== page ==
We, in Gujarat, have seen things happen this way. During his chief ministerial stint in Gujarat, Modi had enacted the controversial ‘Freedom of Religion Act, 2003’. The law came in for widespread criticism and even faced objections from the government’s own legal department. It was finally activated in 2007 ahead of the Gujarat Assembly elections. The government’s official statement termed it as a necessary measure to stop all religious conversions through inducements or threats in the ‘larger national interest’. Interestingly, Himachal Pradesh (2006) and Rajasthan (2008) followed suit with their own variations of the anti-conversion law. Chhatisgarh had passed it around the time Gujarat did it (2003). Orissa was the first one in 1967 followed by MP in 1968. Rajasthan, though is yet to receive the nod to turn it into a statute.
Gujarat’s law, by far, remains the most stringent. It has a very wide ambit and provides for punishment for those seeking to convert whether by allurement or through fraudulent means, with upto three years’ imprisonment and a fine of upto Rs50,000.In the case the individual being converted is a minor, a woman or a person belonging to scheduled caste or scheduled tribe, the punishment goers upto four years imprisonment and a fine upto Rs one lakh. The law also requires the person seeking to convert to take prior approval of the district magistrate and the one who is converting to also do the same. None of the other state’s Acts mandate so. The Gujarat law has already been challenged in the High Court.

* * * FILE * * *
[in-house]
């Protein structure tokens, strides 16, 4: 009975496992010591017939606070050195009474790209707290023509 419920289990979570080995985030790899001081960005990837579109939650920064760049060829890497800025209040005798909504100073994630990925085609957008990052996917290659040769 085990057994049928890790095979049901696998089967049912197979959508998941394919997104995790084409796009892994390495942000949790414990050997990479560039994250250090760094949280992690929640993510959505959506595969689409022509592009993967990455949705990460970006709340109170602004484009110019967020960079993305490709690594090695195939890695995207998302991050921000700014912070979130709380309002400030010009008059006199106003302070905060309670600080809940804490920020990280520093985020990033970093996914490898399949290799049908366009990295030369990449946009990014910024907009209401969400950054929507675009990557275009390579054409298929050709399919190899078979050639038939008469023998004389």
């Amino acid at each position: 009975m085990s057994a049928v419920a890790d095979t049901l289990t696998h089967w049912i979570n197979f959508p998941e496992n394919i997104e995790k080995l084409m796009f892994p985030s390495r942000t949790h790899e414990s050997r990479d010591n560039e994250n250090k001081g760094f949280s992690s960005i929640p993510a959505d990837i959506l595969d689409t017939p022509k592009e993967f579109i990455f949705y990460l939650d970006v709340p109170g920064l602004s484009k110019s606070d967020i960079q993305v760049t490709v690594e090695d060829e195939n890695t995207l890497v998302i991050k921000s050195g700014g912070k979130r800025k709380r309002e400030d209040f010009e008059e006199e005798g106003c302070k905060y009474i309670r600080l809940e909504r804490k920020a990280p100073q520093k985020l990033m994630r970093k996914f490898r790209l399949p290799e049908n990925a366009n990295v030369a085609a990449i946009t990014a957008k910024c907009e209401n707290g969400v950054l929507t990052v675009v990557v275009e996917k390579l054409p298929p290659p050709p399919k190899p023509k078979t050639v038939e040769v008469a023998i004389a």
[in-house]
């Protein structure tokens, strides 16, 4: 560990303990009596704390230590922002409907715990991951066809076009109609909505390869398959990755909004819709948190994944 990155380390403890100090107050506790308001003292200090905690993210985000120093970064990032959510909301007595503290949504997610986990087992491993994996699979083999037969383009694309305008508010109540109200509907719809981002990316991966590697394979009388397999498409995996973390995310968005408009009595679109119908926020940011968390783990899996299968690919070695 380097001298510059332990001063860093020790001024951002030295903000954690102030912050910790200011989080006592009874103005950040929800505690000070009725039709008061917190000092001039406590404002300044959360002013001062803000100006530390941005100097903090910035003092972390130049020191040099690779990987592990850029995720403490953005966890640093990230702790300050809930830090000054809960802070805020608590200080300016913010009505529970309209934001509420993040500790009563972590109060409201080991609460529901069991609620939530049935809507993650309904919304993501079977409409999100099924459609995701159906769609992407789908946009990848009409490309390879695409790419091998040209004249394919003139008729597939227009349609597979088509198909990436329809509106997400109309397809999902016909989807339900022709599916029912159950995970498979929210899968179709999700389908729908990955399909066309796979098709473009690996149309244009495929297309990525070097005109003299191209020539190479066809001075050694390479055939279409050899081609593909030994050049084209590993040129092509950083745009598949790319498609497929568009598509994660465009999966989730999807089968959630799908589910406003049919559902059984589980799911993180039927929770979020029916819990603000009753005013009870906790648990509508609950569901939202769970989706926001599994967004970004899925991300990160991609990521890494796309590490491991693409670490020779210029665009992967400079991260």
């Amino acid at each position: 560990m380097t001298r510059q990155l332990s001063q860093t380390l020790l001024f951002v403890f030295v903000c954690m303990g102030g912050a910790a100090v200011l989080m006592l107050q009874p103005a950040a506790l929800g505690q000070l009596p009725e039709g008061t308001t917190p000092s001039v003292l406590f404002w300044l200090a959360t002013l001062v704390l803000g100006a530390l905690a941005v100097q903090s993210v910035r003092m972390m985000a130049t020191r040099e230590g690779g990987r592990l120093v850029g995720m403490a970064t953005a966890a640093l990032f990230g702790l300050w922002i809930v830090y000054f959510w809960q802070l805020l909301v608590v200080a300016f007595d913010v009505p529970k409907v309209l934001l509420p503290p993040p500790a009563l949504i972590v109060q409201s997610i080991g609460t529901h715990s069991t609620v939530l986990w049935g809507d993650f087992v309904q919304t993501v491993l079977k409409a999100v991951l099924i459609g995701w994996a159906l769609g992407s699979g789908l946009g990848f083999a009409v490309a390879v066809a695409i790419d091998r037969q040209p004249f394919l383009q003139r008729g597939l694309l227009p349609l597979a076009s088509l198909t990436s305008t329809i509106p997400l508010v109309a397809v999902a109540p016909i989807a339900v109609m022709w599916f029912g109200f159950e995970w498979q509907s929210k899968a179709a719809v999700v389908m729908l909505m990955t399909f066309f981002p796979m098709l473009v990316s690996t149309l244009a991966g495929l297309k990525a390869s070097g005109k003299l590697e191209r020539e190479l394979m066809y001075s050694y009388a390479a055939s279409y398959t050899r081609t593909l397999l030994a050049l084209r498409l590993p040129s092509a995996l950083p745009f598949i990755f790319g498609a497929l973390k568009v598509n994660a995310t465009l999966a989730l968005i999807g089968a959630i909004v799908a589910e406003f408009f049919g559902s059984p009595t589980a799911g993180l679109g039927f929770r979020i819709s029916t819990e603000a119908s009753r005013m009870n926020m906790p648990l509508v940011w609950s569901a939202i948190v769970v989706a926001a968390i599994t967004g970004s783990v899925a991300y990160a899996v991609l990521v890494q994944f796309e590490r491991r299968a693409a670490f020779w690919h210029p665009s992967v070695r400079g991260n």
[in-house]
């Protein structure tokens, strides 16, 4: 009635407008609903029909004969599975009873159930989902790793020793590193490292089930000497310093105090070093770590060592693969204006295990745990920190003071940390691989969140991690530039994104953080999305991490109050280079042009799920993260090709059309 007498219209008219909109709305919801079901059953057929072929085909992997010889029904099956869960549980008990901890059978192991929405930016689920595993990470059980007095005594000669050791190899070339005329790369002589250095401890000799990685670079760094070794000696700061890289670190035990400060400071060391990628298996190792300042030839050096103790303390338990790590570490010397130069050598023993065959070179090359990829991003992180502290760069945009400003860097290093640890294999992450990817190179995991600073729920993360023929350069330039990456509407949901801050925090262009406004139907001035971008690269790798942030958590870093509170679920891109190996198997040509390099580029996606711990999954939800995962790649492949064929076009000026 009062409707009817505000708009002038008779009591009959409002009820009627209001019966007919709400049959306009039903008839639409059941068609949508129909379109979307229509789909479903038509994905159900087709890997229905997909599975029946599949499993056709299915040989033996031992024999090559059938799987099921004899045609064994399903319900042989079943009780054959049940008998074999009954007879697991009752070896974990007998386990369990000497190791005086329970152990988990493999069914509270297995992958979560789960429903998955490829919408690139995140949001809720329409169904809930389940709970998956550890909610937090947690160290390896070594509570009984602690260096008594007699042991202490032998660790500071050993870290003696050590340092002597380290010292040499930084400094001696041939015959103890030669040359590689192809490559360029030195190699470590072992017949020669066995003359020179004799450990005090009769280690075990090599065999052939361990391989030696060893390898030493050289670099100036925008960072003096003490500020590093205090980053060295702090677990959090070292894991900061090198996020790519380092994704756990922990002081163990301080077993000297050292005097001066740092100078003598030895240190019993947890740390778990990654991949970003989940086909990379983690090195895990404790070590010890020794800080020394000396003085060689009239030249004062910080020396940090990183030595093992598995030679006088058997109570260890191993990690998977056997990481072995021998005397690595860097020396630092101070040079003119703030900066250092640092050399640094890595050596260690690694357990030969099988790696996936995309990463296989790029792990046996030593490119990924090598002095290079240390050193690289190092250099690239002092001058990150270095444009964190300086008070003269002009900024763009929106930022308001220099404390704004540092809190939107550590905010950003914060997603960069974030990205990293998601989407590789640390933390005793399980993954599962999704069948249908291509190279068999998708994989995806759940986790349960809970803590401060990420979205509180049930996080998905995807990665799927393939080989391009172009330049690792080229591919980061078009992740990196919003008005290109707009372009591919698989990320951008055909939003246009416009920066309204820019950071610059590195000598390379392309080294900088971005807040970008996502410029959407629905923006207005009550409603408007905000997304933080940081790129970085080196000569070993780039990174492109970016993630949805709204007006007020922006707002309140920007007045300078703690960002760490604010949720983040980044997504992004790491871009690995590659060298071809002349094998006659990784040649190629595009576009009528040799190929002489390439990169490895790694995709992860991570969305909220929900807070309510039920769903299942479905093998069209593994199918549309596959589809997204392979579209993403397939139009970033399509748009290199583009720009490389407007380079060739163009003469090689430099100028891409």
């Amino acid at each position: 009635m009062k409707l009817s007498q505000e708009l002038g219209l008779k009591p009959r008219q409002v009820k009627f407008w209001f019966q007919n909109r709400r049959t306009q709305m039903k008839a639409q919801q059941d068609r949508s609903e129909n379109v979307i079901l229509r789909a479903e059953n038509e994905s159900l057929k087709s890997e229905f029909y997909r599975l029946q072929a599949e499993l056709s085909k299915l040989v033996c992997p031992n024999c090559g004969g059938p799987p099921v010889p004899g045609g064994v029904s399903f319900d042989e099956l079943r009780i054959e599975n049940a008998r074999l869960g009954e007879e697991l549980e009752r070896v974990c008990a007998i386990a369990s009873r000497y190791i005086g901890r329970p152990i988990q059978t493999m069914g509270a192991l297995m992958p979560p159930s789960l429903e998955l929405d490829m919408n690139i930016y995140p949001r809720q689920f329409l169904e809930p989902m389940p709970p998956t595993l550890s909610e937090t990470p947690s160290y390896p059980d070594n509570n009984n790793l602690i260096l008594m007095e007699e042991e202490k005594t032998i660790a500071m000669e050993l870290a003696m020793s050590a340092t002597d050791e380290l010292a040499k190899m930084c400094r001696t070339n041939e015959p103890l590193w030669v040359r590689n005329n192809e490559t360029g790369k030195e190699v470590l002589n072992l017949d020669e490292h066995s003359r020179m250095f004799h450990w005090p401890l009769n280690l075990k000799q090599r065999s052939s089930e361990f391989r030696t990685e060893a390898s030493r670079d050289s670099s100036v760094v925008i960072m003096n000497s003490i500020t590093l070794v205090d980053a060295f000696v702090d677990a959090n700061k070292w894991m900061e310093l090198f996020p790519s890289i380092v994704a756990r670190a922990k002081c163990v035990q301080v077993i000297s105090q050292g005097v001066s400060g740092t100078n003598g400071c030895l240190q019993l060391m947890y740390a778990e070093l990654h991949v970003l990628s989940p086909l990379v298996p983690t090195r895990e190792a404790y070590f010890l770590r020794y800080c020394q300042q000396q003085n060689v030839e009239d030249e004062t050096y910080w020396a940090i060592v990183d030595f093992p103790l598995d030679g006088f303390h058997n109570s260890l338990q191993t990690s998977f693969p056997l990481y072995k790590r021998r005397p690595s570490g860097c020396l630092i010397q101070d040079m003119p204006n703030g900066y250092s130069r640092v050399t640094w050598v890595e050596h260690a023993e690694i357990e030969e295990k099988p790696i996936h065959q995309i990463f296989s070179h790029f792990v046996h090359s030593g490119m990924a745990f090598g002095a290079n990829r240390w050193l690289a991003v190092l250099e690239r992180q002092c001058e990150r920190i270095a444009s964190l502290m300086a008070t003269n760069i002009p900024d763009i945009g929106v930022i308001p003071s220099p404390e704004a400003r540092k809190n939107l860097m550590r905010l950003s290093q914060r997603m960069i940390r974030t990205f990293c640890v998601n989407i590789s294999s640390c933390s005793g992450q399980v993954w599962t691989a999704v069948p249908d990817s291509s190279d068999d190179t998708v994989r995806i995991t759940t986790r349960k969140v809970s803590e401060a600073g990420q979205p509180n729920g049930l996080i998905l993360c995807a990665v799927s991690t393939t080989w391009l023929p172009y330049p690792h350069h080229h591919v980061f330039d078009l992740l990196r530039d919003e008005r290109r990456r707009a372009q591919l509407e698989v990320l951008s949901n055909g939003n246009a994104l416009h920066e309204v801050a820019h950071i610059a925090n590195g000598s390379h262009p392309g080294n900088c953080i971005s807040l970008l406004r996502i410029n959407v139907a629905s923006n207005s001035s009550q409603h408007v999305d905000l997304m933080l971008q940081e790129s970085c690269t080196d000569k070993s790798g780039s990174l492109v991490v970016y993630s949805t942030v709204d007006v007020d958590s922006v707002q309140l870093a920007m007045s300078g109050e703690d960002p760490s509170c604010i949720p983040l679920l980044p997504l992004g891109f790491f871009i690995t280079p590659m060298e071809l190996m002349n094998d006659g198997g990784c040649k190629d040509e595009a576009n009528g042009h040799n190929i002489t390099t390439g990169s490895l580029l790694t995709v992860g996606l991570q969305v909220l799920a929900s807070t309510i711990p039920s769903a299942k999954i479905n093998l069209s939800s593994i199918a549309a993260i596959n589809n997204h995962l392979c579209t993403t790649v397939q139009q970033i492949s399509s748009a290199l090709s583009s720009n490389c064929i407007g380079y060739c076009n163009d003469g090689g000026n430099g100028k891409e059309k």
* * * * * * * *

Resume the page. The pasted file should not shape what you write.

The anti-conversion law in Gujarat makes for a high degree of official interference and provides for a more than passing role of the district magistrate. It would thus be easy for an official to find reasons to disallow inter-religion marriages involving majority community girls. Statistics from Gujarat after the law came into force should make for interesting reading.
Since anything and everything that was done in Gujarat during the Modi-era now constitutes the holy grail for his cabinet ministers, it is but logical, that ground preparation may have already begun for an anti- conversion legislation at the national level.
Remember Gujarat under Modi never adopted the “National Curriculam Framework 2005” therefore textbooks by the Gujarat Council of Education and Training (GCERT) have only one paragraph on the 350 years of Moghul rule in India. On the other hand the chapter meant for the study of moghul rule almost entirely devotes itself to how Mahmud of Ghazni, an invader from Afghanistan, pillaged and looted Gujarat and India. Social Science textbooks for classes 6 to 8 shot into focus for it’s bloomers that said that Japan had launched a nuclear attack on the United States in World War-ii!
This year, Dinanath Batra’s books are now part of the curriculum in Gujarat. As is the historical fantasy of akhand Bharat comprising of Pakistan, Bangladesh, Sri Lanka and Nepal to name a few, as propagated by him and many others.The Modi government could do well to remember the plight of many others who strode onto the national stage colossus- like riding a fund of goodwill, only to find it all frittered away, pursuing ideosyncracies, and the mighties ending up as mere footnotes of national history. The popular mandate to Modi is for good development-oriented governance not archeological restoration of an ancient, mythical charter. Let history not say that he was the one who raised a dust and then complained he could not see.No man is demolished but by himself!